Colorado Marijuana Product Potency: Just Another Herbal Medicine
Since the beginning of the year, I’ve been watching Colorado’s burgeoning legal marijuana economy both as a natural products pharmacologist and science and health journalist and writing professor. And while the Colorado and Washington experiments are interesting to observe from afar, I’m amazed, but not surprised, by how much remains the same when it comes to the chemistry of what is essentially a botanical medicine consumer product.
The Denver Post has made a very concerted effort to treat the legal marijuana market as any economically- and culturally-important area of coverage, going so far as to establishing a focused, online publication called The Cannabist.
Over the past week, the section’s editor, Ricardo Baca, has been reporting on an aspect of recreational marijuana products where analytical chemistry reigns – and is putting some companies on the defensive. You won’t be surprised to hear of this episode if you read Bethany Halford’s article on marijuana product testing in the December 9, 2013 issue of C&EN.
Following a less-than-effective personal experience with an edible marijuana product, Baca wondered whether the amount of THC on product labels truly reflect the abundance of the psychoactive component. In Colorado, marijuana “edibles” – technically called marijuana-infused products, or MIPs – are limited to 100 mg of THC, with a recommendation of 10 mg per serving.
Baca solicited the analytical chemistry assistance of one of three state-sanctioned cannabis laboratories, Steep Hill Halent’s Colorado laboratory, directed by chemist Joseph Evans. One particular brand, Dr. J’s, had several products that tested at less than 1 mg of THC despite being labeled at 100 mg.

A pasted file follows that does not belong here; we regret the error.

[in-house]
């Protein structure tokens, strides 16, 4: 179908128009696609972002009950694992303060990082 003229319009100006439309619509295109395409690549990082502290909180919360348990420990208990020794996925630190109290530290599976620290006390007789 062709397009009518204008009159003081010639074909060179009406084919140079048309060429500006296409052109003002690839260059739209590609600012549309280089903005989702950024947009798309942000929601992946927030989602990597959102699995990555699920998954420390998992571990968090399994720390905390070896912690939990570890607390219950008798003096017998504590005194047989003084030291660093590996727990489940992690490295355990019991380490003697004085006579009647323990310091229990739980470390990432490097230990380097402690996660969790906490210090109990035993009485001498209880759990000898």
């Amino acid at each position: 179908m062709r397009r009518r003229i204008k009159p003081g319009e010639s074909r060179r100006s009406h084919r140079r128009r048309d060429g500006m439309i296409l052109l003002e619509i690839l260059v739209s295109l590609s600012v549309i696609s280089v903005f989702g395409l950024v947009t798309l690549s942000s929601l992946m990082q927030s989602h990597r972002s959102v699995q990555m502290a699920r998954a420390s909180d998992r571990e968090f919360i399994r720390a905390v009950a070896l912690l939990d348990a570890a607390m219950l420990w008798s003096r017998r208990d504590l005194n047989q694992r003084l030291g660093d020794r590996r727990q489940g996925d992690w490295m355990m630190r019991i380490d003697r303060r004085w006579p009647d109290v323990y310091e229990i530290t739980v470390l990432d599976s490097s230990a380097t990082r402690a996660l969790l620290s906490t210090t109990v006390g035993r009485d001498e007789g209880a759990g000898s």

This JPG shows some of the other results. Some products did quite well – several were spot on at 100 +/- 6 mg – while others were a bit over.
Baca’s reports were picked up widely this week and, as you might expect, received some pushback from companies whose products didn’t fare that well. But he followed up with some explanations from Evans in this article, as well as some additional replicate testing of products procured from a range of retail sites.
But the companies making these products had better get their act together soon. An editorial in The Denver Post on Wednesday reminded manufacturers that Colorado’s potency labeling standards will go into effect on May 1st.
The variation in active principles in each product reminds me of Consumer Reports‘ herbal quality analyses that I’ve used in pharmacy teaching since back in 1996, where they first showed ginsenoside content of U.S. ginseng products varying by two logs.
Steep Hill Halent also provides other product quality testing that you’d want to see in any botanical medicinal product, including tests for pesticide residues and microbial contamination.
Company CEO David Lampach said in a November interview with Marijuana Business Daily that he expects large analytical firms to ultimately outcompete small testing labs as more states inevitably pass recreational marijuana legislation.
Ana Campoy of The Wall Street Journal had anticipated issues with cannabis potency testing in a report last August. Many of us ACS members are familiar with the longstanding work of Mahmoud ElSohly and colleagues at University of Mississippi’s National Natural Products Research Center in producing and analyzing research grade marijuana. Campoy reported that the clash between federal and state regulation of marijuana excluded well-equipped laboratories like ElSohly’s from testing Colorado and Washington products.
So, companies like Steep Hill Halent have wisely stepped in.
Why bother? Lampach estimates that the U.S. cannabis testing market will reach $40 million by 2016.
Hey, Chemjobber! Should we be encouraging our chemistry followers to get some training in cannabinoid analysis?